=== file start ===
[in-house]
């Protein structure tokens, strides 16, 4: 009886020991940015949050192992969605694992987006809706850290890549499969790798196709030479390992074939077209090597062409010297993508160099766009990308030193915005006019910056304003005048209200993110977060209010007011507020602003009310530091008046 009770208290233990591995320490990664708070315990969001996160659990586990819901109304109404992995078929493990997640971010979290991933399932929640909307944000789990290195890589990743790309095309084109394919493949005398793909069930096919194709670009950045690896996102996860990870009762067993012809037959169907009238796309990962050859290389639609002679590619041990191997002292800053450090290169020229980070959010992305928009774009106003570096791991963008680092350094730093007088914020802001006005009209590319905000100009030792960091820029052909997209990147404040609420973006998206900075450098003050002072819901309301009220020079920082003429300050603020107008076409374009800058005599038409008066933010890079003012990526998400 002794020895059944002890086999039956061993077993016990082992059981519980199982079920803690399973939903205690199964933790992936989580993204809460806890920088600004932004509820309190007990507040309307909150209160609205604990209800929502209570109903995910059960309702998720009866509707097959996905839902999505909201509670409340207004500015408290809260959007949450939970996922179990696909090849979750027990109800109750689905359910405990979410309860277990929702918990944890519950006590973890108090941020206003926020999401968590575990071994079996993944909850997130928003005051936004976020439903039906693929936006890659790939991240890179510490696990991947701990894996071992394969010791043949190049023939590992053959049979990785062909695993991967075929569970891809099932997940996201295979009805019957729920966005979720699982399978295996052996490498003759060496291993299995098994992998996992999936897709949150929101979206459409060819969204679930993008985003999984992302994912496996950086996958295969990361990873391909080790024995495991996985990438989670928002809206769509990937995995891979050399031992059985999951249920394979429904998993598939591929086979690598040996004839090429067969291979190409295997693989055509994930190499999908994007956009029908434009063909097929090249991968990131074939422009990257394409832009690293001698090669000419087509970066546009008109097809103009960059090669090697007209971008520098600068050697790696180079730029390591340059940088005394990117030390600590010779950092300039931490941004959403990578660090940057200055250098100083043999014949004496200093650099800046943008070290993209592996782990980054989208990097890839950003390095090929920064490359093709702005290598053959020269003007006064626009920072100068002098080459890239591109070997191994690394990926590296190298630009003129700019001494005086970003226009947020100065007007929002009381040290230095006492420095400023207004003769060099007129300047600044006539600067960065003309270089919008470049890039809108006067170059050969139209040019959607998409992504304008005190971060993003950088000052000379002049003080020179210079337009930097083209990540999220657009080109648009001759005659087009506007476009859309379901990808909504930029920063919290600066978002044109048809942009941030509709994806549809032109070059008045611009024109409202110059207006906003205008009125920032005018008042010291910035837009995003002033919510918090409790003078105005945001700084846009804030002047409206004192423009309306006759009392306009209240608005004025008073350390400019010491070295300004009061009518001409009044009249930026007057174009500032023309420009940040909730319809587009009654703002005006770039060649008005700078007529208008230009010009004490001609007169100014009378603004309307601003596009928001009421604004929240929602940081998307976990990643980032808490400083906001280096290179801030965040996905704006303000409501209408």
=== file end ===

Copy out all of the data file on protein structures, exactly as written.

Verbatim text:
[in-house]
């Protein structure tokens, strides 16, 4: 009886020991940015949050192992969605694992987006809706850290890549499969790798196709030479390992074939077209090597062409010297993508160099766009990308030193915005006019910056304003005048209200993110977060209010007011507020602003009310530091008046 009770208290233990591995320490990664708070315990969001996160659990586990819901109304109404992995078929493990997640971010979290991933399932929640909307944000789990290195890589990743790309095309084109394919493949005398793909069930096919194709670009950045690896996102996860990870009762067993012809037959169907009238796309990962050859290389639609002679590619041990191997002292800053450090290169020229980070959010992305928009774009106003570096791991963008680092350094730093007088914020802001006005009209590319905000100009030792960091820029052909997209990147404040609420973006998206900075450098003050002072819901309301009220020079920082003429300050603020107008076409374009800058005599038409008066933010890079003012990526998400 002794020895059944002890086999039956061993077993016990082992059981519980199982079920803690399973939903205690199964933790992936989580993204809460806890920088600004932004509820309190007990507040309307909150209160609205604990209800929502209570109903995910059960309702998720009866509707097959996905839902999505909201509670409340207004500015408290809260959007949450939970996922179990696909090849979750027990109800109750689905359910405990979410309860277990929702918990944890519950006590973890108090941020206003926020999401968590575990071994079996993944909850997130928003005051936004976020439903039906693929936006890659790939991240890179510490696990991947701990894996071992394969010791043949190049023939590992053959049979990785062909695993991967075929569970891809099932997940996201295979009805019957729920966005979720699982399978295996052996490498003759060496291993299995098994992998996992999936897709949150929101979206459409060819969204679930993008985003999984992302994912496996950086996958295969990361990873391909080790024995495991996985990438989670928002809206769509990937995995891979050399031992059985999951249920394979429904998993598939591929086979690598040996004839090429067969291979190409295997693989055509994930190499999908994007956009029908434009063909097929090249991968990131074939422009990257394409832009690293001698090669000419087509970066546009008109097809103009960059090669090697007209971008520098600068050697790696180079730029390591340059940088005394990117030390600590010779950092300039931490941004959403990578660090940057200055250098100083043999014949004496200093650099800046943008070290993209592996782990980054989208990097890839950003390095090929920064490359093709702005290598053959020269003007006064626009920072100068002098080459890239591109070997191994690394990926590296190298630009003129700019001494005086970003226009947020100065007007929002009381040290230095006492420095400023207004003769060099007129300047600044006539600067960065003309270089919008470049890039809108006067170059050969139209040019959607998409992504304008005190971060993003950088000052000379002049003080020179210079337009930097083209990540999220657009080109648009001759005659087009506007476009859309379901990808909504930029920063919290600066978002044109048809942009941030509709994806549809032109070059008045611009024109409202110059207006906003205008009125920032005018008042010291910035837009995003002033919510918090409790003078105005945001700084846009804030002047409206004192423009309306006759009392306009209240608005004025008073350390400019010491070295300004009061009518001409009044009249930026007057174009500032023309420009940040909730319809587009009654703002005006770039060649008005700078007529208008230009010009004490001609007169100014009378603004309307601003596009928001009421604004929240929602940081998307976990990643980032808490400083906001280096290179801030965040996905704006303000409501209408």